For some reason, Scotland doesn't like sharing much of her history with us in Ulster. You'll not find an Ulster chapter in the vast majority of Scottish books, or in tv programmes, websites or radio broadcasts. The story of King Robert the Bruce on Rathlin Island is a perfect example of this. The earliest, and most detailed account of his life (1274 - 1329) was the 20 book epic "The Brus" written by John Barbour, first published in 1377. Barbour's main patron was Bruce's grandson, King Robert II. Barbour gives a fairly detailed account of the Rathlin exile - so why the denial in Scotland? It's all very strange.
Earlier this year, I found a novel by RL Mackie M.A. entitled The Story of King Robert the Bruce (London 1914), which includes the retelling below of Bruce on Rathlin, clocely based on Barbour's account:
…the question was, whither they were to flee. France or Norway would have been a natural choice, but both were far off and the time of the equinoctial gales was near. Less than a score of miles off, half-way across the North Channel, lay the little island of Rathlin, and to Rathlin the King resolved to go and wait for a happier hour. So after he had stayed only three days in Dunaverty, he ordered his men to prepare for a second voyage.
Sorrowfully they set sail, and were soon battling with the stormy current that runs through the North Channel. We can imagine what the King’s thoughts were like as he looked back to Scotland through the grey welter of the waves. He had staked everything for a kingdom, the lives of his friends, of his wife and daughter, even his own honour, and the game was lost. But though the despair gnawed at his heart, his face gave no sign of it as he sat at the tiller shouting commands and abrupt words of praise.
Meantime there was consternation in the island of Rathlin as the inhabitants saw a fleet of strange ships draw to the land and disgorge company after company of armed men. In haste they collected their cattle and fled in the direction of a castle, but the fleet-footed mountaineers soon ran them down and brought the chief men to the King. He explained that he had no desire to hurt them, all he demanded was that they should become his vassals and supply him every day with food for his three hundred men. If that were done he would not meddle with their persons or their goods. The trembling islanders agreed, and kneeling on the sand swore that they would regard him as their liege lord.
King Robert was now safe for a little, but he did not know how narrow an escape he had had, or how badly things were faring with his friends in Scotland. A few days after he had left Cantire Sir John de Botetourte assailed Dunaverty; in the beginning of September the Prince of Wales had attacked Kildrummie; while on the very day on which the battle of Dalry was fought, de Valence announced to Edward that he had pacified all the land beyond the mountains. Nor did he know his pursuers were hot on his track; though his place of refuge had not yet been discovered, Edward knew that he must be lurking among the islands between Scotland and Ireland, and before the end of winter had despathed fleet after fleet in search of him.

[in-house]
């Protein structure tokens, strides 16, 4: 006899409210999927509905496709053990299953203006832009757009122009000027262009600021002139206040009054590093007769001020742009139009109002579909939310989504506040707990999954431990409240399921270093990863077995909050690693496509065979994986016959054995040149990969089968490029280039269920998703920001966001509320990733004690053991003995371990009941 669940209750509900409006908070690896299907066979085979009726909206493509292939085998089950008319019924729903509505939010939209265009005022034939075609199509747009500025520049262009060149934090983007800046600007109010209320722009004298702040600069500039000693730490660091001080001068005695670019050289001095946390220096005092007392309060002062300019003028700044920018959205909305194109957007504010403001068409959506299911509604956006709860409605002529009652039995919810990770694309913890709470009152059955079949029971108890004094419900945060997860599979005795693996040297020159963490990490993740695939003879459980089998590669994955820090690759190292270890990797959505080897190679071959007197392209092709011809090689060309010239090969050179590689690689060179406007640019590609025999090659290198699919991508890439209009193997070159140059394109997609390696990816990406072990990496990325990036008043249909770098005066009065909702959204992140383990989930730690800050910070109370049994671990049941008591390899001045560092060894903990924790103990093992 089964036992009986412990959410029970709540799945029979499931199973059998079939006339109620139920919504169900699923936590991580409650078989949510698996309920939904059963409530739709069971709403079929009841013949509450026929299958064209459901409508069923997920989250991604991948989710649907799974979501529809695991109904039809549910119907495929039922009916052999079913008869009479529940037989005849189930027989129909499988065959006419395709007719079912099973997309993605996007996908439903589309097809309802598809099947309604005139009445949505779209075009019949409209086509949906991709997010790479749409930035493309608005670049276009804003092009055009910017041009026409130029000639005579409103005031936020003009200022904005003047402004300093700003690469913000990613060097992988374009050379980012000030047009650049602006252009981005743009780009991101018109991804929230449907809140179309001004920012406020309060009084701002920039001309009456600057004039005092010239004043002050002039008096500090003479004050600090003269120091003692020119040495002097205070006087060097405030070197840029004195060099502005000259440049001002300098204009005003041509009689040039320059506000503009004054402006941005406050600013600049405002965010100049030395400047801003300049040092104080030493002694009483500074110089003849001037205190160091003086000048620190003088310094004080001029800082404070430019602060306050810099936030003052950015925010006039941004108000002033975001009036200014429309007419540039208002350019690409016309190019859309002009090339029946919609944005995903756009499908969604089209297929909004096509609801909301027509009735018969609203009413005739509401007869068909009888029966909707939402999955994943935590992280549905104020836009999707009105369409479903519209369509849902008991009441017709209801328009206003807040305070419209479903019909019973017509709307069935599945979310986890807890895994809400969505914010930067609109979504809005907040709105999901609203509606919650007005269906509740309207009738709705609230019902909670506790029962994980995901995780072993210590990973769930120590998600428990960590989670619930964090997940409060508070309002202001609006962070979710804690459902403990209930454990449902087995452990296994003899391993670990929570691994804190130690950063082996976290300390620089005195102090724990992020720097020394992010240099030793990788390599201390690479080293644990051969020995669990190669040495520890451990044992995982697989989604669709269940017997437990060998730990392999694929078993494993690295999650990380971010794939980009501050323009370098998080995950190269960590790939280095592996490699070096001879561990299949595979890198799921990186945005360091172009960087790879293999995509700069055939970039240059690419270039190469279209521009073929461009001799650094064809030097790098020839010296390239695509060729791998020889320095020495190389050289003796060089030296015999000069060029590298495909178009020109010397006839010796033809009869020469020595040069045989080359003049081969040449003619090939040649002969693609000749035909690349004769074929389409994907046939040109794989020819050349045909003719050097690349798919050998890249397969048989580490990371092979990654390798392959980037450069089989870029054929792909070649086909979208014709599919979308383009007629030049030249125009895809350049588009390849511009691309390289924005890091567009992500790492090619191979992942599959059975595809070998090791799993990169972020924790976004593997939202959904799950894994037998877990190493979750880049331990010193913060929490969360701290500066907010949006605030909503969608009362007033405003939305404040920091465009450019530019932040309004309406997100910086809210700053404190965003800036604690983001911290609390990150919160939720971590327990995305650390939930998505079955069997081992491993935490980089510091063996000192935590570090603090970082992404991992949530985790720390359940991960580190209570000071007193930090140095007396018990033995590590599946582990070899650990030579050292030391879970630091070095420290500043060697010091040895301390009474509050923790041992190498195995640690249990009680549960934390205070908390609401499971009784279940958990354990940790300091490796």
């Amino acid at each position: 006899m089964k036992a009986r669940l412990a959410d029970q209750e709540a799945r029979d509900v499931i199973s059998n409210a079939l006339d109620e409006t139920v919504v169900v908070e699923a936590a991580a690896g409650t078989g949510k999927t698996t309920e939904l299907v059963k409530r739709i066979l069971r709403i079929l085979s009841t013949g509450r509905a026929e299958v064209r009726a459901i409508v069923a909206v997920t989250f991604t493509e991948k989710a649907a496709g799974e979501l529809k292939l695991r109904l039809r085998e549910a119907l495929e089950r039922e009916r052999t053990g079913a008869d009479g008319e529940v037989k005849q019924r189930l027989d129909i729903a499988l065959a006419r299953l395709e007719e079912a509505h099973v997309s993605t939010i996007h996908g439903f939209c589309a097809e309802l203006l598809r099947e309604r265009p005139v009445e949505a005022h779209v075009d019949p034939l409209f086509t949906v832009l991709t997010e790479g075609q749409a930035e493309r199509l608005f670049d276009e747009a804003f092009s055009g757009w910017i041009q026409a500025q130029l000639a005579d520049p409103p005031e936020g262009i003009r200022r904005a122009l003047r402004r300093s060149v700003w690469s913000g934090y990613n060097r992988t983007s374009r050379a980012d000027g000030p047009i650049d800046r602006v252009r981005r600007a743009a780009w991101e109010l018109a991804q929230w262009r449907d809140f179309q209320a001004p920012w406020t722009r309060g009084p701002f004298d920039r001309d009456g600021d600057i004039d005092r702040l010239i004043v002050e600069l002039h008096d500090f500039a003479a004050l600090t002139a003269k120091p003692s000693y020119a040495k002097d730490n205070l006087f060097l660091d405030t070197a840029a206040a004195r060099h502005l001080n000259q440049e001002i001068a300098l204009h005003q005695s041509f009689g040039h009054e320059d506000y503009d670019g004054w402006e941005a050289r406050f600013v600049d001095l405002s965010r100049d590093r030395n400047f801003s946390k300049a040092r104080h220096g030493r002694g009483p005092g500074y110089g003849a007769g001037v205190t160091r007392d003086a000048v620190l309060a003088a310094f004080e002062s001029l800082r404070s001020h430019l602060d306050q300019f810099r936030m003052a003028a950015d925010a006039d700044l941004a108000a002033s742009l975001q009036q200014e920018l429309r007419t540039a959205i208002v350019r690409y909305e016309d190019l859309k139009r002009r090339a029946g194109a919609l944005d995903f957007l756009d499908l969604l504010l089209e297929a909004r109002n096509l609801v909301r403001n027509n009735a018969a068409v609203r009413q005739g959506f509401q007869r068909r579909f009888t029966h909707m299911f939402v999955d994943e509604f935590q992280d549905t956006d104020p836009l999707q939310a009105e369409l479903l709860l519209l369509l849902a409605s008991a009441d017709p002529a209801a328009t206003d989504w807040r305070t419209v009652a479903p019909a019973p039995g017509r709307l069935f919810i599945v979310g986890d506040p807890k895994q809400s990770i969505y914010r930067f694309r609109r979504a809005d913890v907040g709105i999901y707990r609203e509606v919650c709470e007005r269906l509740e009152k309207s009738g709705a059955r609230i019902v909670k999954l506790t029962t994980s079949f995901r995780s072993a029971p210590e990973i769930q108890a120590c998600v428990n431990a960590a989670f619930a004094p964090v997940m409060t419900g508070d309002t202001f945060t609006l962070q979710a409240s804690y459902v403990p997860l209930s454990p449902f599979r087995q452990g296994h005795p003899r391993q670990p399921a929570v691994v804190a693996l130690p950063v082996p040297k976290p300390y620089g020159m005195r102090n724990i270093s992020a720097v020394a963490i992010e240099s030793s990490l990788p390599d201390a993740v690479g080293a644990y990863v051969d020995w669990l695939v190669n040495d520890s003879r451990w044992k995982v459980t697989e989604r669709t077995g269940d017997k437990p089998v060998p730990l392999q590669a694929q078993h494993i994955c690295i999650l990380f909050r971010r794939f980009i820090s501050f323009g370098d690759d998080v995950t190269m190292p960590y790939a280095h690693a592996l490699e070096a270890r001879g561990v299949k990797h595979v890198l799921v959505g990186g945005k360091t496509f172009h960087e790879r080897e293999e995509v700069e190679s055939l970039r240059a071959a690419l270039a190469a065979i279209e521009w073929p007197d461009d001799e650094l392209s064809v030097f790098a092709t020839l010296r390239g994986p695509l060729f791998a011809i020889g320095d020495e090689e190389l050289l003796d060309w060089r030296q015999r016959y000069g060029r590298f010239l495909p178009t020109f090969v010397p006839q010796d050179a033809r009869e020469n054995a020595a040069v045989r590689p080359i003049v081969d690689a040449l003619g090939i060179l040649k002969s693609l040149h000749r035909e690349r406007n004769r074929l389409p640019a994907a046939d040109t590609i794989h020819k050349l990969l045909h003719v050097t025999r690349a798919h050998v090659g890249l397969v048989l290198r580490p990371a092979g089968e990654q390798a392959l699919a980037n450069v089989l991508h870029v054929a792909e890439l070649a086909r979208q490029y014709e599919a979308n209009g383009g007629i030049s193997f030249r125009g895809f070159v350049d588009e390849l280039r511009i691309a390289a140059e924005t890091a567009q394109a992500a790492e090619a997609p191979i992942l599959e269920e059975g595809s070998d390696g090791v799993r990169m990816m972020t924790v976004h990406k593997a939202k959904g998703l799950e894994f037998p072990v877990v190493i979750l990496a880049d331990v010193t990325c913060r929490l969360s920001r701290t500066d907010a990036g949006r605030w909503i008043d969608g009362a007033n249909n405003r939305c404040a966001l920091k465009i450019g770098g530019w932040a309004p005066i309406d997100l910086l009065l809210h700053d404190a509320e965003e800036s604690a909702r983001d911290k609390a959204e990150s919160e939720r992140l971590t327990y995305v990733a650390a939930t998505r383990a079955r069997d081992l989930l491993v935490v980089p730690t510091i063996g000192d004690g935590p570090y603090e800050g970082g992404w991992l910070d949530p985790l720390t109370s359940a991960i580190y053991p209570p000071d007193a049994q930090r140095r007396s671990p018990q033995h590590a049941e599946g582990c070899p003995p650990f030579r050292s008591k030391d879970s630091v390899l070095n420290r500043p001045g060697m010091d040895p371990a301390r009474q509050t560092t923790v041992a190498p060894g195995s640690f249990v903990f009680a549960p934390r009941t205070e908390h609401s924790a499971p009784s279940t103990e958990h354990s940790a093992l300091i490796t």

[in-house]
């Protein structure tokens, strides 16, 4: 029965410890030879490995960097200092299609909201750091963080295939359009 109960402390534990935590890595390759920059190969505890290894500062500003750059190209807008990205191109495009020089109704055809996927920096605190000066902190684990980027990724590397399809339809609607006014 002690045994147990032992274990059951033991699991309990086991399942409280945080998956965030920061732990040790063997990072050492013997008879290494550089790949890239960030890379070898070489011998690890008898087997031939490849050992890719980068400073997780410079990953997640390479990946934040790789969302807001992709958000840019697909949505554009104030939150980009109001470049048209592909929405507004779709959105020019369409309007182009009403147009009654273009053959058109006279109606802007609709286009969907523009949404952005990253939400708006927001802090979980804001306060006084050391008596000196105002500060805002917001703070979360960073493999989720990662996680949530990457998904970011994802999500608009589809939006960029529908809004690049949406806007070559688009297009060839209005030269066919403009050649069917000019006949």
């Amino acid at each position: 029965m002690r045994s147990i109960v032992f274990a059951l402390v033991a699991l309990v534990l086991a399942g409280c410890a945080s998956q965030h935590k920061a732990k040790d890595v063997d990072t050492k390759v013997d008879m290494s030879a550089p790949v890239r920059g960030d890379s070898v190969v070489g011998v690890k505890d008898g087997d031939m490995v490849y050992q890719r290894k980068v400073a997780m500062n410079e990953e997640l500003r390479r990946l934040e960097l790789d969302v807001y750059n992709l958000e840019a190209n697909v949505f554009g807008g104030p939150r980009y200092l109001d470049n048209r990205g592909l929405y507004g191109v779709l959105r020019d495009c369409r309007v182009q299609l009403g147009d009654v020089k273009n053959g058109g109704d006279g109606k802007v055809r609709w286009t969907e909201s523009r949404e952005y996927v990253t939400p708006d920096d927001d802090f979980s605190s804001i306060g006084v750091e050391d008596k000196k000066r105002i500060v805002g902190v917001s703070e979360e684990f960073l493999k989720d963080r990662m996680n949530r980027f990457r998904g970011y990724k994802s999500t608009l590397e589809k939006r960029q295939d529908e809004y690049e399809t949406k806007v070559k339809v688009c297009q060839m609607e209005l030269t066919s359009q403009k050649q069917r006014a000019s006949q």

Chapter V – The Return to Scotland
How slowly those days must have passed in that desolate island. Often in the grey winter afternoons the exiles would pace the beach and gaze in the direction of Scotland, often the chiefs would sit long into the night resolving plan after fruitless plan, often despair would seize even the King’s heart. Truly they were in evil plight, defeated, exiled, excommunicated, dependent even for food and shelter on the charity of the poor fishermen of Rathlin. But a the days began to lengthen they grew tired of their inactivity and longed for any venture, however desperate.
Among the most impatient was Sir James of Douglas. “Why should we reamin here?” he asked his friend, Sir Robert Boyd, “herding in wretched huts, making the poor folk of this country still more poor, when within a few miles lies the Island of Arran with its castle garrisoned by English soldiers? They arefar from any other stronghold; what is to prevent us working them harm?”
To this Sir Robert Boyd answered, “If you take this adventure on you, Sir knight, be sure that I shall accompany you, for I know the usland and the Castle of Brodick well. I can guide you to a place near the castle where we shall lie unseen till we discover what mischief we can work on the garrison.”
The plan was laid before the King, who gave his consent to it, and in a short time Douglas and a small body of men had manned a galley and pushed off from the shore. Slowly they crept past the Mull of Cantire till the white peaks of Arran came in sight, and at last, when night had almost fallen, they reached the island…
…it was very quiet there, no twig ever crackled under the tread of a stranger’s foot; only in the branches the birds were beginning to sing, for February was almost at an end. Here they abode, forgotten, it seemed, by friend and foe, till on the tenth day the sound of a horn made each man spring to his weapon and crouch low in the brushwood.
“I should know that sound,” said Douglas to Sir Robert Boyd. Again the horn rang out.
“It is the King!” he exclaimed…
from RL Mackie M.A., The Story of King Robert the Bruce (London 1914) p 58 – 62